Maybe there’s no such thing as a big win on Sept. 19 when you’re in last place, but it sure felt like one yesterday.
Rather than being swept by the Yankees with a nine-game road trip approaching, the Orioles had an extra bounce in their collective steps as they headed out the door. They lost the series to the Yankees, but it didn’t seem that way as rows and rows of New Yorkers streamed for the exits after Luke Scott scored on Ty Wigginton’s 11th-inning single.
Finally, they had been silenced.
I thought that only happened with a chloroform rag.
It’s tempting to say that the Orioles would have lost this type of game before manager Buck Showalter arrived, but in fairness, they rallied plenty of times under Dave Trembley. Corey Patterson’s dramatic grand slam in Texas came under Juan Samuel’s watch. It did happen on occasion.
That said, the Orioles are 27-17 since hiring Showalter and have won 10 of their last 14 games. They’re not staggering to the finish line, plane tickets home in hand. There seems to be, as Showalter loves to say, a lot of “want-to” in this team.
Kansas City 61-87
Brian Matusz is back on the hill tonight after being hit on his left triceps by a line drive. He’s turned in six quality starts in his last eight outings, and we’ll never know if he could have made it seven without the contusion. He’s also 2-0 with a 2.55 ERA lifetime against the Red Sox.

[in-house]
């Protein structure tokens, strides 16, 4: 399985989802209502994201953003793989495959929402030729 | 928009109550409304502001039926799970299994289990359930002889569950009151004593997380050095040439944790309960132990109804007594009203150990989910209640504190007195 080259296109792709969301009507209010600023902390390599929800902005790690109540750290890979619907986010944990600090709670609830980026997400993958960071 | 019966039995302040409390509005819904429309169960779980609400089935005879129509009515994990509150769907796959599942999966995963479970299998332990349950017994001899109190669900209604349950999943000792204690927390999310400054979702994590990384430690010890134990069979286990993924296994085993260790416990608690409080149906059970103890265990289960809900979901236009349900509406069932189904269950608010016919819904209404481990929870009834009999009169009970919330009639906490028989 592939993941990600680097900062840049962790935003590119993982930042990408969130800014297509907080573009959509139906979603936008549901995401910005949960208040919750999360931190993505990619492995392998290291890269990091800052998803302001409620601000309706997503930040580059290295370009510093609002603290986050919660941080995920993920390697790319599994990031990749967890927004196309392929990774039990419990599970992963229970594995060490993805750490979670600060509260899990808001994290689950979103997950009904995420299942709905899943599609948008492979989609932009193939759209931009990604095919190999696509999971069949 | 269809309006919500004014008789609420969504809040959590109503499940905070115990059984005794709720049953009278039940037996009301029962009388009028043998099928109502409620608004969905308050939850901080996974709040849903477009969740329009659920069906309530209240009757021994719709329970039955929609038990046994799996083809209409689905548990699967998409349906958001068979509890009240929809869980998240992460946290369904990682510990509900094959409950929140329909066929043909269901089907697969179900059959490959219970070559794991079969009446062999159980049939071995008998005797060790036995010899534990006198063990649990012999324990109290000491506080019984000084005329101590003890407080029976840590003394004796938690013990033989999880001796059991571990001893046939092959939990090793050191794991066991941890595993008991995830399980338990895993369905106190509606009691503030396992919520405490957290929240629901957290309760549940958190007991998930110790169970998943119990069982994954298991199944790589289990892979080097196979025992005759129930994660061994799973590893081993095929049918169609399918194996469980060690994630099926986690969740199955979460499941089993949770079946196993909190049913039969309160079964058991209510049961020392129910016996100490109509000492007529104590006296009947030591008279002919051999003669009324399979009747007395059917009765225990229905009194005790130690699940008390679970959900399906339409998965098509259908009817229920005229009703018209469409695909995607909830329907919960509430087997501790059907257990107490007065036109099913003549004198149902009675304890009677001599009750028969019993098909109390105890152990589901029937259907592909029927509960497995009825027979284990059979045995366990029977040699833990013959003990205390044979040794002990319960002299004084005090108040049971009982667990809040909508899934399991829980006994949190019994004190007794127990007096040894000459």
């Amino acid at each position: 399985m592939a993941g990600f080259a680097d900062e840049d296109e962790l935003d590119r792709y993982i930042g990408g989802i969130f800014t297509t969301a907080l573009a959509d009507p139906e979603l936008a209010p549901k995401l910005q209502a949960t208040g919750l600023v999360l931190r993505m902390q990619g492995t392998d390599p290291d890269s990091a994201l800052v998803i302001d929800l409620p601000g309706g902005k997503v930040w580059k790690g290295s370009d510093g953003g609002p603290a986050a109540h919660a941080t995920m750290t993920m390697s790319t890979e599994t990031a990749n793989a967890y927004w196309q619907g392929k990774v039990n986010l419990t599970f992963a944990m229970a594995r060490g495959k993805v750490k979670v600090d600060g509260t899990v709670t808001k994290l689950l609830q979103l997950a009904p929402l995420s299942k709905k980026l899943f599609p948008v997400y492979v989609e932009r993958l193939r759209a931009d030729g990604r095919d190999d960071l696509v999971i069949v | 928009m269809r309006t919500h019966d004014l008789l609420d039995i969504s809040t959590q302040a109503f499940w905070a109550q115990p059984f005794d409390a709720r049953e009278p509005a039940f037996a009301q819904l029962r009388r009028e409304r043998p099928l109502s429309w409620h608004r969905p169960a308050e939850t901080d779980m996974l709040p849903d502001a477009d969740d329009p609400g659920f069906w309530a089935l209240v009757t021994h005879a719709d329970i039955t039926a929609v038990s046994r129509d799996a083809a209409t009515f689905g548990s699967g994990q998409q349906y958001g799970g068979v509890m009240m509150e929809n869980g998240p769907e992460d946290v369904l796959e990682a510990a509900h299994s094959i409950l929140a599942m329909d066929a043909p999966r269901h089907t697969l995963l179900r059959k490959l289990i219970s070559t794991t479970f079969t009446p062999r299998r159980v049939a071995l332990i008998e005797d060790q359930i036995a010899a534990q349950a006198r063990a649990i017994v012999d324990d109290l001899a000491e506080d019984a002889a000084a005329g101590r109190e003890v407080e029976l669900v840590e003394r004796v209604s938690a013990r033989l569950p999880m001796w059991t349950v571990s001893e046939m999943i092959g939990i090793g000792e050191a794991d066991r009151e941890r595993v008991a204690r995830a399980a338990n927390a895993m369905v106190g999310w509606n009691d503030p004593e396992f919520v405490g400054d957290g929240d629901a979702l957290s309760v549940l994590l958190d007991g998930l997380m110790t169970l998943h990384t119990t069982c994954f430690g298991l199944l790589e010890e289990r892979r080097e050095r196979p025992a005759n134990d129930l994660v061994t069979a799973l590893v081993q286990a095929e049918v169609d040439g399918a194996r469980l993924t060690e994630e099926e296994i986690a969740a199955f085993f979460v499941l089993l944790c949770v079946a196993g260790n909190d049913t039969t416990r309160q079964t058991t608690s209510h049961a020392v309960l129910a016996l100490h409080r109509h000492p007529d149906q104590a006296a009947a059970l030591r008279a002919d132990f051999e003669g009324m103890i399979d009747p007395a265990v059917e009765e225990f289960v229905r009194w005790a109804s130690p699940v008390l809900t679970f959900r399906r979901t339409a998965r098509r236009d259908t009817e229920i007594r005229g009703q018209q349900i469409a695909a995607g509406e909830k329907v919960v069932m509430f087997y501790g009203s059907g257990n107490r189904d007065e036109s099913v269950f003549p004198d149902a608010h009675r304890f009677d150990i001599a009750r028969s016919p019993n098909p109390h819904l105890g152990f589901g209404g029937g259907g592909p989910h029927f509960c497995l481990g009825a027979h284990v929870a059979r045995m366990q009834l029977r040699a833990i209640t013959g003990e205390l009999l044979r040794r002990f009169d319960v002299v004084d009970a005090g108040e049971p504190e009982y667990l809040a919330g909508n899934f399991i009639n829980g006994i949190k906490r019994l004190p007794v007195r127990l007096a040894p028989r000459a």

Daisuke Matsuzaka has posted a 7.12 ERA in his last six starts. He’s got a 5.74 ERA in eight career starts against the Orioles.
Matt Wieters is 6-for-9 with two doubles, a homer and five RBIs against Matsuzaka. Brian Roberts is 8-for-18 with four doubles.
Luke Scott is expected to be named Most Valuable Oriole during the last homestand. It won’t be unanimous, but he’s got plenty of supporters among the media types who cover the team.
If he didn’t make someone’s ballot, which allowed room for three selections, I’ll need an explanation. And it won’t satisfy me.
The guy’s batting .282 with 28 doubles, 27 homers and 67 RBIs on a team that had been on a record pace for futility. It’s not just a hot first half or second half. He’s been amazingly consistent, given his well-deserved reputation for being one of the streakiest hitters in baseball.